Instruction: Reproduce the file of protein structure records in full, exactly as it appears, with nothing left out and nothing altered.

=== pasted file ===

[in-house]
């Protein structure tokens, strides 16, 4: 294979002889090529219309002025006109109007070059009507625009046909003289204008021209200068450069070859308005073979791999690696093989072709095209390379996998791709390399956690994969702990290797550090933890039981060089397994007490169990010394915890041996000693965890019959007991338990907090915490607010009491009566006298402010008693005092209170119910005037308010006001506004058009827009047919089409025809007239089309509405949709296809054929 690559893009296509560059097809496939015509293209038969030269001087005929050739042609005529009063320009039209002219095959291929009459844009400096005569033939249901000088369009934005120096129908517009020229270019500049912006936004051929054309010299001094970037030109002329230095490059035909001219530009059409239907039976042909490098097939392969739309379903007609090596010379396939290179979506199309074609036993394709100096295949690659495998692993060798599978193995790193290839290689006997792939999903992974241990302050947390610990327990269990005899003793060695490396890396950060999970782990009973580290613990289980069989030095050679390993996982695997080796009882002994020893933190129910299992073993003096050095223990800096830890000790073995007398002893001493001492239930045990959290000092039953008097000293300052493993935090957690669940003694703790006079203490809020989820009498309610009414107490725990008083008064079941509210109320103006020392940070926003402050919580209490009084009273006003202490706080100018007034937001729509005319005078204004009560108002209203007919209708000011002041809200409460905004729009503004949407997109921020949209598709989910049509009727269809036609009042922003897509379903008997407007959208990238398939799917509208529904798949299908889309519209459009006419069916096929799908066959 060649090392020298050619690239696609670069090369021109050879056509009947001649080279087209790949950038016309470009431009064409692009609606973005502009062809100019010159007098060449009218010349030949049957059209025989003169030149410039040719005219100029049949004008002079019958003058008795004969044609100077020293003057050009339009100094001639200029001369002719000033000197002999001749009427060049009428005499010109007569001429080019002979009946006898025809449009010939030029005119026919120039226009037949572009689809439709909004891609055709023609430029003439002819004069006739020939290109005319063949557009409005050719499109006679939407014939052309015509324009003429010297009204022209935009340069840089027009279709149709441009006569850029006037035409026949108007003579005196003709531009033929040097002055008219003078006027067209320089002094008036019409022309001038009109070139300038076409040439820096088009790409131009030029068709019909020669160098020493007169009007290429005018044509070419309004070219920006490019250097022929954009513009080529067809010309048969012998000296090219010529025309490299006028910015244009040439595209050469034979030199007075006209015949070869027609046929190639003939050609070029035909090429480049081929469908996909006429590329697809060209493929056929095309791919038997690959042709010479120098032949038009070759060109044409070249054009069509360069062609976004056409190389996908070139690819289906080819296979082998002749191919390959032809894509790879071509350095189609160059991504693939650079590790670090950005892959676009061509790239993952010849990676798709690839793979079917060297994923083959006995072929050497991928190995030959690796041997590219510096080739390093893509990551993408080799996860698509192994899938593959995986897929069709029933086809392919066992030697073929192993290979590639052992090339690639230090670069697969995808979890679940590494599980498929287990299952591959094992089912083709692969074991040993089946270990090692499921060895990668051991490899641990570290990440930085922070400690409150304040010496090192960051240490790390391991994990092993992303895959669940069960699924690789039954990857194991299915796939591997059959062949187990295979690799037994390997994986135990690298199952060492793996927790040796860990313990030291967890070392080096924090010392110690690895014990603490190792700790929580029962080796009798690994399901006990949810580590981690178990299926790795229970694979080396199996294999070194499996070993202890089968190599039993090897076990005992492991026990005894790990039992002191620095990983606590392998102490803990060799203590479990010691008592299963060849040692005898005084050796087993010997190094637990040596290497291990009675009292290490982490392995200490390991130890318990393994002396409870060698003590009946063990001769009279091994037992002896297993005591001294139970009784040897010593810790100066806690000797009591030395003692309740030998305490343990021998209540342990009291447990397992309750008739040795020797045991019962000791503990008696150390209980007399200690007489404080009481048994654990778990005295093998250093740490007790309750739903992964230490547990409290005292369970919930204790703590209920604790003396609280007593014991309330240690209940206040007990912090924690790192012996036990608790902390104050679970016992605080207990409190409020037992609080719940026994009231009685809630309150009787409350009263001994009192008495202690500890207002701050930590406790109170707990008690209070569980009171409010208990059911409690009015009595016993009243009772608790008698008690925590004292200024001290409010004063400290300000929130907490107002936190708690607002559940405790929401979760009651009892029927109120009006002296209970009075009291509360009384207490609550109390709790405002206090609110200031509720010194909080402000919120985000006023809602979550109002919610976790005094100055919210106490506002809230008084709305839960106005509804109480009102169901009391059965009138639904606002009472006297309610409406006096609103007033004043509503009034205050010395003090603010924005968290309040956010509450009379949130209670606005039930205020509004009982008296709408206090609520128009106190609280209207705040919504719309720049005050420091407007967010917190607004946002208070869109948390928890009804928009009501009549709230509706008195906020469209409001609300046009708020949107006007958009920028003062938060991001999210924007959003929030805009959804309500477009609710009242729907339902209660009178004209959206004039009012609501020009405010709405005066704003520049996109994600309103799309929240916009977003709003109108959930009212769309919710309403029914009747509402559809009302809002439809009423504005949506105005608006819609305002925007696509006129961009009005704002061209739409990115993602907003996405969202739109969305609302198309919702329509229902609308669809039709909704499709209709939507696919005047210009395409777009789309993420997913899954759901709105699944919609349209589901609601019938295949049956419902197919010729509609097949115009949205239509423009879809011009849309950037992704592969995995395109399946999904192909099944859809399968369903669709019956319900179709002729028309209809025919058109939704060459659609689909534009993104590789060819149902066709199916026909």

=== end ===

[in-house]
């Protein structure tokens, strides 16, 4: 294979002889090529219309002025006109109007070059009507625009046909003289204008021209200068450069070859308005073979791999690696093989072709095209390379996998791709390399956690994969702990290797550090933890039981060089397994007490169990010394915890041996000693965890019959007991338990907090915490607010009491009566006298402010008693005092209170119910005037308010006001506004058009827009047919089409025809007239089309509405949709296809054929 690559893009296509560059097809496939015509293209038969030269001087005929050739042609005529009063320009039209002219095959291929009459844009400096005569033939249901000088369009934005120096129908517009020229270019500049912006936004051929054309010299001094970037030109002329230095490059035909001219530009059409239907039976042909490098097939392969739309379903007609090596010379396939290179979506199309074609036993394709100096295949690659495998692993060798599978193995790193290839290689006997792939999903992974241990302050947390610990327990269990005899003793060695490396890396950060999970782990009973580290613990289980069989030095050679390993996982695997080796009882002994020893933190129910299992073993003096050095223990800096830890000790073995007398002893001493001492239930045990959290000092039953008097000293300052493993935090957690669940003694703790006079203490809020989820009498309610009414107490725990008083008064079941509210109320103006020392940070926003402050919580209490009084009273006003202490706080100018007034937001729509005319005078204004009560108002209203007919209708000011002041809200409460905004729009503004949407997109921020949209598709989910049509009727269809036609009042922003897509379903008997407007959208990238398939799917509208529904798949299908889309519209459009006419069916096929799908066959 060649090392020298050619690239696609670069090369021109050879056509009947001649080279087209790949950038016309470009431009064409692009609606973005502009062809100019010159007098060449009218010349030949049957059209025989003169030149410039040719005219100029049949004008002079019958003058008795004969044609100077020293003057050009339009100094001639200029001369002719000033000197002999001749009427060049009428005499010109007569001429080019002979009946006898025809449009010939030029005119026919120039226009037949572009689809439709909004891609055709023609430029003439002819004069006739020939290109005319063949557009409005050719499109006679939407014939052309015509324009003429010297009204022209935009340069840089027009279709149709441009006569850029006037035409026949108007003579005196003709531009033929040097002055008219003078006027067209320089002094008036019409022309001038009109070139300038076409040439820096088009790409131009030029068709019909020669160098020493007169009007290429005018044509070419309004070219920006490019250097022929954009513009080529067809010309048969012998000296090219010529025309490299006028910015244009040439595209050469034979030199007075006209015949070869027609046929190639003939050609070029035909090429480049081929469908996909006429590329697809060209493929056929095309791919038997690959042709010479120098032949038009070759060109044409070249054009069509360069062609976004056409190389996908070139690819289906080819296979082998002749191919390959032809894509790879071509350095189609160059991504693939650079590790670090950005892959676009061509790239993952010849990676798709690839793979079917060297994923083959006995072929050497991928190995030959690796041997590219510096080739390093893509990551993408080799996860698509192994899938593959995986897929069709029933086809392919066992030697073929192993290979590639052992090339690639230090670069697969995808979890679940590494599980498929287990299952591959094992089912083709692969074991040993089946270990090692499921060895990668051991490899641990570290990440930085922070400690409150304040010496090192960051240490790390391991994990092993992303895959669940069960699924690789039954990857194991299915796939591997059959062949187990295979690799037994390997994986135990690298199952060492793996927790040796860990313990030291967890070392080096924090010392110690690895014990603490190792700790929580029962080796009798690994399901006990949810580590981690178990299926790795229970694979080396199996294999070194499996070993202890089968190599039993090897076990005992492991026990005894790990039992002191620095990983606590392998102490803990060799203590479990010691008592299963060849040692005898005084050796087993010997190094637990040596290497291990009675009292290490982490392995200490390991130890318990393994002396409870060698003590009946063990001769009279091994037992002896297993005591001294139970009784040897010593810790100066806690000797009591030395003692309740030998305490343990021998209540342990009291447990397992309750008739040795020797045991019962000791503990008696150390209980007399200690007489404080009481048994654990778990005295093998250093740490007790309750739903992964230490547990409290005292369970919930204790703590209920604790003396609280007593014991309330240690209940206040007990912090924690790192012996036990608790902390104050679970016992605080207990409190409020037992609080719940026994009231009685809630309150009787409350009263001994009192008495202690500890207002701050930590406790109170707990008690209070569980009171409010208990059911409690009015009595016993009243009772608790008698008690925590004292200024001290409010004063400290300000929130907490107002936190708690607002559940405790929401979760009651009892029927109120009006002296209970009075009291509360009384207490609550109390709790405002206090609110200031509720010194909080402000919120985000006023809602979550109002919610976790005094100055919210106490506002809230008084709305839960106005509804109480009102169901009391059965009138639904606002009472006297309610409406006096609103007033004043509503009034205050010395003090603010924005968290309040956010509450009379949130209670606005039930205020509004009982008296709408206090609520128009106190609280209207705040919504719309720049005050420091407007967010917190607004946002208070869109948390928890009804928009009501009549709230509706008195906020469209409001609300046009708020949107006007958009920028003062938060991001999210924007959003929030805009959804309500477009609710009242729907339902209660009178004209959206004039009012609501020009405010709405005066704003520049996109994600309103799309929240916009977003709003109108959930009212769309919710309403029914009747509402559809009302809002439809009423504005949506105005608006819609305002925007696509006129961009009005704002061209739409990115993602907003996405969202739109969305609302198309919702329509229902609308669809039709909704499709209709939507696919005047210009395409777009789309993420997913899954759901709105699944919609349209589901609601019938295949049956419902197919010729509609097949115009949205239509423009879809011009849309950037992704592969995995395109399946999904192909099944859809399968369903669709019956319900179709002729028309209809025919058109939704060459659609689909534009993104590789060819149902066709199916026909």